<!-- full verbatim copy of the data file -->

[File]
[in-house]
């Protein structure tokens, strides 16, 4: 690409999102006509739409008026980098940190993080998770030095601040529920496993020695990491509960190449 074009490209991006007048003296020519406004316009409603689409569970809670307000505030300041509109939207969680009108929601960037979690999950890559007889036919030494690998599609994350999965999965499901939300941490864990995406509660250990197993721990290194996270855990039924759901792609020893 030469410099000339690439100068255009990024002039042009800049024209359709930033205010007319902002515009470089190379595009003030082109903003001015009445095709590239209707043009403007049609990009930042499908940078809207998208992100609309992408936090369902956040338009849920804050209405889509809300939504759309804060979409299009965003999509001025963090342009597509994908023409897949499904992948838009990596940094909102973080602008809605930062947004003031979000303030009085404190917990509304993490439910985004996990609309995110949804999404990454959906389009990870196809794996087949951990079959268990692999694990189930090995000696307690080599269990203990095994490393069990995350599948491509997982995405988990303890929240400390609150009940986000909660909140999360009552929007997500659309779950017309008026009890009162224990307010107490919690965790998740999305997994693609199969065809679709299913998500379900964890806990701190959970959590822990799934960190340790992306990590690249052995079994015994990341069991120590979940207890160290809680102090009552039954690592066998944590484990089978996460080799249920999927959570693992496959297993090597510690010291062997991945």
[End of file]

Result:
[in-house]
């Protein structure tokens, strides 16, 4: 690409999102006509739409008026980098940190993080998770030095601040529920496993020695990491509960190449 074009490209991006007048003296020519406004316009409603689409569970809670307000505030300041509109939207969680009108929601960037979690999950890559007889036919030494690998599609994350999965999965499901939300941490864990995406509660250990197993721990290194996270855990039924759901792609020893 030469410099000339690439100068255009990024002039042009800049024209359709930033205010007319902002515009470089190379595009003030082109903003001015009445095709590239209707043009403007049609990009930042499908940078809207998208992100609309992408936090369902956040338009849920804050209405889509809300939504759309804060979409299009965003999509001025963090342009597509994908023409897949499904992948838009990596940094909102973080602008809605930062947004003031979000303030009085404190917990509304993490439910985004996990609309995110949804999404990454959906389009990870196809794996087949951990079959268990692999694990189930090995000696307690080599269990203990095994490393069990995350599948491509997982995405988990303890929240400390609150009940986000909660909140999360009552929007997500659309779950017309008026009890009162224990307010107490919690965790998740999305997994693609199969065809679709299913998500379900964890806990701190959970959590822990799934960190340790992306990590690249052995079994015994990341069991120590979940207890160290809680102090009552039954690592066998944590484990089978996460080799249920999927959570693992496959297993090597510690010291062997991945």